While the new coaches are a needed infusion of experience and know-how, there are lingering questions. Can the contrasting styles of Mike London (a players coach and inspirational leader who connects with the players) and Tom O’Brien (a stern disciplinarian and Naval Academy graduate who served 9 years in the marine corps and has won consistently everywhere he has coached) mesh to deliver a winning system and more importantly a winning culture? Can Mike London compliment his innate art of leadership with the science of winning football games? Most importantly, can we leverage the wealth of coaching experience currently in the program into a winning record in its second year? That’s all the time we have. We squandered the good will and optimism of Mike London’s first three years with a staff that was learning on the job. As a result, have one season to show that this is the staff that can bring winning back to Charlottesville.
 
There is no doubt that Mike London was a big part of the hiring process of his initial staff and owns the ultimate responsibility for its composition. However, as is always the case with Virginia football, something is always a little different. Meddling and heavy-handed Associate AD Jon Oliver is never far from the decisions surrounding the Virginia football program. How influential was he in the hiring of the first staff? We don’t know, but there is no doubt his fingerprints were on the hiring of the initial staff as they were on the hiring of Mike London. The unfortunate reality for Virginia football fans is that we have exactly one more year to find out if this new, highly qualified staff can win, or we get to start the coaching conversations all over again and the happy day when we move beyond talking about coaching staffs to talking about winning football games will be forestalled, once again.

UVa: Winning on Paper vs. Turf

Despite subpar results on the field the last two years, Virginia football continues to win the paper wars by getting the signatures of talented high school players on grant-in-aid forms. Many players are drawn to UVa for its blend of BCS athletics and top tier academics. Others are drawn to coach Mike London. A true “player’s coach” it is clear that Mike London connects well with kids and their families, selling football, academics, and character development as the pillars of his program. There have been many deficiencies in the on-field performance of the Virginia program under Mike London, however recruiting has been consistently strong. Now, the challenge and the sole determinant of whether Mike London continues in his role leading the Virginia program, is can he translate talent into wins in 2014?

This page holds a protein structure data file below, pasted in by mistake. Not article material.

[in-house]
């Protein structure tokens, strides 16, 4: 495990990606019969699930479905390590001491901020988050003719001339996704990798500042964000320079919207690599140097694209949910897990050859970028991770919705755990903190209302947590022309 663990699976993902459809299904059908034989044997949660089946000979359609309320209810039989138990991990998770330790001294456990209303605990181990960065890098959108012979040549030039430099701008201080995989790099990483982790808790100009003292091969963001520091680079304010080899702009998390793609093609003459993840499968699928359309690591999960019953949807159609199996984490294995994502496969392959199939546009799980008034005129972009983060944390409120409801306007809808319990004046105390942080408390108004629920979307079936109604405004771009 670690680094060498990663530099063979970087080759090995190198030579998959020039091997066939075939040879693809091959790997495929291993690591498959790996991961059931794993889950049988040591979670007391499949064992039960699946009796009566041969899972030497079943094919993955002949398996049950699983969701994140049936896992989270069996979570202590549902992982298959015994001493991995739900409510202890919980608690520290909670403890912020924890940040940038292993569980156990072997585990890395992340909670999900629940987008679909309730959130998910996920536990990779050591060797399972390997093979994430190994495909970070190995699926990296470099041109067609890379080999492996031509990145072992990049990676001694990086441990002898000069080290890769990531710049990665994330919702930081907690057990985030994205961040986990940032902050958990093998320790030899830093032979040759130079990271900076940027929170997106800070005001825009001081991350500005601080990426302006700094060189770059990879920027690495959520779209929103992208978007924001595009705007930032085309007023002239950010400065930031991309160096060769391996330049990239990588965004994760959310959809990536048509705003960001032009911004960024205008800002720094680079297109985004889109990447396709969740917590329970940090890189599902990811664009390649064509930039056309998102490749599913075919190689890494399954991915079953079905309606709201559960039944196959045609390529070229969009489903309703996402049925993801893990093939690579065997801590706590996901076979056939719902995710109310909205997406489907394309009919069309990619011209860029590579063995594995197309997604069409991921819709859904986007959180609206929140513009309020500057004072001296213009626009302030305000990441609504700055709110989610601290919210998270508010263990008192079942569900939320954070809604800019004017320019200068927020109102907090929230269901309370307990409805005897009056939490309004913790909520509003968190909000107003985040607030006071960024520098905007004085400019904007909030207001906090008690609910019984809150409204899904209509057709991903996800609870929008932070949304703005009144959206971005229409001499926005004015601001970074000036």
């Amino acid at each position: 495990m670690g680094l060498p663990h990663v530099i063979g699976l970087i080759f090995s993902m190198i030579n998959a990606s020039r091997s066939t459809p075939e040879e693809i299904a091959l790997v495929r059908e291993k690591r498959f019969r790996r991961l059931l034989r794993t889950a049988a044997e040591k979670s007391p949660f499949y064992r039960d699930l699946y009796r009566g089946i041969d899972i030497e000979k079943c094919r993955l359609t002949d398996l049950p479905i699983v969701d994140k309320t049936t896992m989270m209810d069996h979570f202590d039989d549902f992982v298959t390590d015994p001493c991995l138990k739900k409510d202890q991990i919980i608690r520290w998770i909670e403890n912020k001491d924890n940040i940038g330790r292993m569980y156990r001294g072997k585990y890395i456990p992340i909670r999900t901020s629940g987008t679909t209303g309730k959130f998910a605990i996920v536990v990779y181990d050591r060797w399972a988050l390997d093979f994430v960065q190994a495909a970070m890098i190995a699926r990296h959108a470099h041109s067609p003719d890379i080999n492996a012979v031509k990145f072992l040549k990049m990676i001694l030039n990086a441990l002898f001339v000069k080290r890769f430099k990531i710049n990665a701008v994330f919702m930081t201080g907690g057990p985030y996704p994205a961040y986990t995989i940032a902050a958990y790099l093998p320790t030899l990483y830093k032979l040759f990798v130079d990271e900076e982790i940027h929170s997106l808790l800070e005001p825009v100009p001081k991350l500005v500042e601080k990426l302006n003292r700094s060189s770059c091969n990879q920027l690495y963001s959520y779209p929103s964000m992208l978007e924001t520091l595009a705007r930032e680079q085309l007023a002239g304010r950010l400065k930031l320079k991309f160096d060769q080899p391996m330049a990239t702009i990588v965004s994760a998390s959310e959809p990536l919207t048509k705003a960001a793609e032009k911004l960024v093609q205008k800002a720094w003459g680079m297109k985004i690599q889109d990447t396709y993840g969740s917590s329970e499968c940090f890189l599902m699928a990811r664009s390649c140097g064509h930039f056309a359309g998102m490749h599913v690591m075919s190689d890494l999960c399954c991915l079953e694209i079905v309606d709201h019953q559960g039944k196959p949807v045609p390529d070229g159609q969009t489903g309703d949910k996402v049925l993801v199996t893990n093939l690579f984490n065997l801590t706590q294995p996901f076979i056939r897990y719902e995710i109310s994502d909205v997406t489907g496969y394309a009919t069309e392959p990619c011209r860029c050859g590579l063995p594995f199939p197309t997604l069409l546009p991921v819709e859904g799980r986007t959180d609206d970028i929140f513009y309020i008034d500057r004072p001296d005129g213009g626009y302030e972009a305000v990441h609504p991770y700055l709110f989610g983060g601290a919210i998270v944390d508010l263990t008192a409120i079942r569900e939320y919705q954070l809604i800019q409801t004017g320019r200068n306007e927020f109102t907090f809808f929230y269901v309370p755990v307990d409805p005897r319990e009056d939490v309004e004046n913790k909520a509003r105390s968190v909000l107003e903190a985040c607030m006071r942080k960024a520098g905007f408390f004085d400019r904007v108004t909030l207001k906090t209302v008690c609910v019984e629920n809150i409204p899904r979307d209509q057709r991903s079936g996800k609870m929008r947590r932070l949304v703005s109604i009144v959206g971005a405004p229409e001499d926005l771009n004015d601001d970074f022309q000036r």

A common refrain from fans and analysts alike is that Virginia has enough talent to win. Mike London has had 4 full recruiting years to get the players he wants on the roster. There are several Virginia players who had offers from “big time” programs. Eli Harold, Mike Moore, Taquan Mizzell, Greyson Lambert, Daquan Romero, Darius Jennings, Tre Nicholson, Tim Harris, Jay Whitmore, Stephen Moss, Andrew Brown, Quinn Blanding, and Jamil Kamara among others could have signed with any number of big time programs across the nation. So, is the talent really there to win in the ACC?
 
If we want to set a bar for comparison, the 1995 team that beat #2 ranked Florida State as well as Clemson on the road for the first time in program history is a good measuring stick. How does the talent on the 2014 Cavaliers compare to the 1995 team? Let’s take a look: The gut response, given recent recruiting success is that the 2014 roster stacks up reasonably well against the 1995 squad. I think that conclusion might be getting a little ahead of ourselves. The 1995 team was very good. Two last second losses on the road at Michigan and Texas (how’s that for an out-of-conference schedule?) turned what could have been an historic season into a very good season. The 1995 team boasted 17 players who earned all-ACC post-season honors and 5 players who were recognized at some level as All-Americans. While, the 1995 ‘Hoos were very talented, the 2014 team doesn’t lack for star power. A semi-objective review of the 2014 roster yields 14 potential all-ACC candidates. Based on their performance to date and/or their offer lists coming out of high school, Anthony Harris(DB), Eli Harold(DE), ‘Tre Nicholson(DB), Mike Moore(DE), Henry Coley(LB), Daquan Romero(LB), Maurice Canady(DB), Alec Vozenilek(P), Andrew Brown(DT), and Quinn Blanding(DB) have the ability to deliver all-ACC results on defense. On offense Kevin Parks(RB), Taquan Mizzell(RB), Keeon Johnson(WR), and Jamil Kamara(WR) have tremendous ability and all-ACC potential.
 
On the surface, this is not a bad comparison. A 17 vs. 14 differential suggests that the 2014 Virginia talent is not that far off from one the best teams in UVa history. A little deeper analysis shows a few cracks in the foundation of that conclusion. First, of the 2014 players who have all-ACC potential, Brown, Blanding, & Kamara are true freshmen. While I would not be surprised to see any of those names on post season all-ACC lists, it is not a realistic expectation, so 14 candidates is in reality closer to 11. The second glaring difference between the 2014 and 1995 teams is on the offensive line. In 1995 Virginia had 4 all-ACC offensive linemen (1st team Jason Augustino, 2nd team Chris Harrison, & honorable mentions John Slocum & Jeremy Raley). While this year’s offensive line has potential to be a solid unit, they are bit young, they will need to mature quickly, and an honest assessment suggests there isn’t a player who jumps off the page as a likely all-ACC performer, much less four.